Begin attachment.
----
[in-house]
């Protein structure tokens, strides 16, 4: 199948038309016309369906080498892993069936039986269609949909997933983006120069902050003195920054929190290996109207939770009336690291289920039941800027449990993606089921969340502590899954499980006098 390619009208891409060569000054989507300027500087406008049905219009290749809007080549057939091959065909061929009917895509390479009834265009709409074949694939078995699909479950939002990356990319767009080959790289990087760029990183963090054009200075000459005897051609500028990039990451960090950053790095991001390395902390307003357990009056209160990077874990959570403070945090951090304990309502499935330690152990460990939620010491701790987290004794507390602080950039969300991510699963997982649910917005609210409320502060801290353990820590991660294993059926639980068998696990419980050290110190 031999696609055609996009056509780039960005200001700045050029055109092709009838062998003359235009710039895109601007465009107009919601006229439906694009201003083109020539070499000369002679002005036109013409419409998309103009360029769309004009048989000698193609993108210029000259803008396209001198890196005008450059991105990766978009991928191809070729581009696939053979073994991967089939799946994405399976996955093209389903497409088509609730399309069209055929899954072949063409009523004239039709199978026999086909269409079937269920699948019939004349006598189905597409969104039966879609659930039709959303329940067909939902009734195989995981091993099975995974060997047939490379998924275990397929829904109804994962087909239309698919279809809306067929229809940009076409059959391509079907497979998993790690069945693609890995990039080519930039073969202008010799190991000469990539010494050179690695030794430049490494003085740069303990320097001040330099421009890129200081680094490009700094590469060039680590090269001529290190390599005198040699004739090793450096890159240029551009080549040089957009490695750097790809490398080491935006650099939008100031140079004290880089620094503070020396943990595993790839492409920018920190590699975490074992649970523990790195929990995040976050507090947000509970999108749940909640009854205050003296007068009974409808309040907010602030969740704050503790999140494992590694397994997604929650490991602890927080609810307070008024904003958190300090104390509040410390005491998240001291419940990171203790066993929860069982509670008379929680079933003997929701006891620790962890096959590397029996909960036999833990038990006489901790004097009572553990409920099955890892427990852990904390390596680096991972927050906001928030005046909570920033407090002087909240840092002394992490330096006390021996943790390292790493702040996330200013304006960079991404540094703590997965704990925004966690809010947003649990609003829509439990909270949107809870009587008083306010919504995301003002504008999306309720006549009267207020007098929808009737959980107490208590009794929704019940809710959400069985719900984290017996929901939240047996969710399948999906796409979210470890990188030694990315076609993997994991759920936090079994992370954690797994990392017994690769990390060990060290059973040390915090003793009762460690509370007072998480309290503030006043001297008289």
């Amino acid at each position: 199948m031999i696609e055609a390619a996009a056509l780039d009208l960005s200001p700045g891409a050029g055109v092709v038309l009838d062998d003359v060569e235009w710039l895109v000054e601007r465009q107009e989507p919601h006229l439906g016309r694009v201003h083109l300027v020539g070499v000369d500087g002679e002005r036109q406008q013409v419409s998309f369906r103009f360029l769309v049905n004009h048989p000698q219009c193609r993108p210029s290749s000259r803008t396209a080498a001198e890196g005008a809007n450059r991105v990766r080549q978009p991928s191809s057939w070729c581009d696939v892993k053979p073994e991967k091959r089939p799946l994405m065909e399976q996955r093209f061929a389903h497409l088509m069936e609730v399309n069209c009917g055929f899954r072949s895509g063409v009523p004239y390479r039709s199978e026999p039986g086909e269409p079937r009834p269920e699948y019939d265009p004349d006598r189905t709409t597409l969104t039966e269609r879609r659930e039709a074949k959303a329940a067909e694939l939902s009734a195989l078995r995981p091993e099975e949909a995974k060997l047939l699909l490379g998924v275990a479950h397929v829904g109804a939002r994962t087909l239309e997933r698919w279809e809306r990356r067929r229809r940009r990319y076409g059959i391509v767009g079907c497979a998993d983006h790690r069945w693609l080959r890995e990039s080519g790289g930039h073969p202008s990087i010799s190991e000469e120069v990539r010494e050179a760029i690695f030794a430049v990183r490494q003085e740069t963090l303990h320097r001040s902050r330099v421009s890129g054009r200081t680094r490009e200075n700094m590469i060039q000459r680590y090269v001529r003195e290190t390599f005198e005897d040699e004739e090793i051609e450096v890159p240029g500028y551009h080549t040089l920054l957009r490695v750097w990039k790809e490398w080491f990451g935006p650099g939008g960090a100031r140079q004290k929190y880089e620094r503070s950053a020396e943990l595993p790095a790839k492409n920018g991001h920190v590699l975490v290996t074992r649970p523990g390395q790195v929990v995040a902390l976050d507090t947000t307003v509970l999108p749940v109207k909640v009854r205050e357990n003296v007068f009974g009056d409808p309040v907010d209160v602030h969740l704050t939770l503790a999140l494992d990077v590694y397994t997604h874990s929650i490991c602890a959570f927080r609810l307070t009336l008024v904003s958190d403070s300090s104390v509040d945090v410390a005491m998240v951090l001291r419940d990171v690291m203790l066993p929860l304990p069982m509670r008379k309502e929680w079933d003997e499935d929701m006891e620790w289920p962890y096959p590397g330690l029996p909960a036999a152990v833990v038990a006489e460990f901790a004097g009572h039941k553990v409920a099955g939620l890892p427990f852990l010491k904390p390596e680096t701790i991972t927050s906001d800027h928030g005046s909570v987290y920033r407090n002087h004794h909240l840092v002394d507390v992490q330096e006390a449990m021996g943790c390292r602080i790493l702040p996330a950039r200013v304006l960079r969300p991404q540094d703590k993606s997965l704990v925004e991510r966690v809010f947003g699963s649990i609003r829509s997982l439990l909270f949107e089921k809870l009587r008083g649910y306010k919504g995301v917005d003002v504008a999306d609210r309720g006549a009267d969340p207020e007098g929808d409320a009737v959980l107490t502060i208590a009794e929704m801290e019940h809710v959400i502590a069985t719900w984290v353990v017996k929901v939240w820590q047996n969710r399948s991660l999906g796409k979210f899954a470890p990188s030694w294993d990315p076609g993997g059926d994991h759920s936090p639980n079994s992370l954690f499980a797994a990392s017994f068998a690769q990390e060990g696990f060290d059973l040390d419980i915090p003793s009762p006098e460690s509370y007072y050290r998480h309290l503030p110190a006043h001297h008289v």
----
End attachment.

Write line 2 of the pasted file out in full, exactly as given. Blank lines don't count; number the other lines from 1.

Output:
């Protein structure tokens, strides 16, 4: 199948038309016309369906080498892993069936039986269609949909997933983006120069902050003195920054929190290996109207939770009336690291289920039941800027449990993606089921969340502590899954499980006098 390619009208891409060569000054989507300027500087406008049905219009290749809007080549057939091959065909061929009917895509390479009834265009709409074949694939078995699909479950939002990356990319767009080959790289990087760029990183963090054009200075000459005897051609500028990039990451960090950053790095991001390395902390307003357990009056209160990077874990959570403070945090951090304990309502499935330690152990460990939620010491701790987290004794507390602080950039969300991510699963997982649910917005609210409320502060801290353990820590991660294993059926639980068998696990419980050290110190 031999696609055609996009056509780039960005200001700045050029055109092709009838062998003359235009710039895109601007465009107009919601006229439906694009201003083109020539070499000369002679002005036109013409419409998309103009360029769309004009048989000698193609993108210029000259803008396209001198890196005008450059991105990766978009991928191809070729581009696939053979073994991967089939799946994405399976996955093209389903497409088509609730399309069209055929899954072949063409009523004239039709199978026999086909269409079937269920699948019939004349006598189905597409969104039966879609659930039709959303329940067909939902009734195989995981091993099975995974060997047939490379998924275990397929829904109804994962087909239309698919279809809306067929229809940009076409059959391509079907497979998993790690069945693609890995990039080519930039073969202008010799190991000469990539010494050179690695030794430049490494003085740069303990320097001040330099421009890129200081680094490009700094590469060039680590090269001529290190390599005198040699004739090793450096890159240029551009080549040089957009490695750097790809490398080491935006650099939008100031140079004290880089620094503070020396943990595993790839492409920018920190590699975490074992649970523990790195929990995040976050507090947000509970999108749940909640009854205050003296007068009974409808309040907010602030969740704050503790999140494992590694397994997604929650490991602890927080609810307070008024904003958190300090104390509040410390005491998240001291419940990171203790066993929860069982509670008379929680079933003997929701006891620790962890096959590397029996909960036999833990038990006489901790004097009572553990409920099955890892427990852990904390390596680096991972927050906001928030005046909570920033407090002087909240840092002394992490330096006390021996943790390292790493702040996330200013304006960079991404540094703590997965704990925004966690809010947003649990609003829509439990909270949107809870009587008083306010919504995301003002504008999306309720006549009267207020007098929808009737959980107490208590009794929704019940809710959400069985719900984290017996929901939240047996969710399948999906796409979210470890990188030694990315076609993997994991759920936090079994992370954690797994990392017994690769990390060990060290059973040390915090003793009762460690509370007072998480309290503030006043001297008289």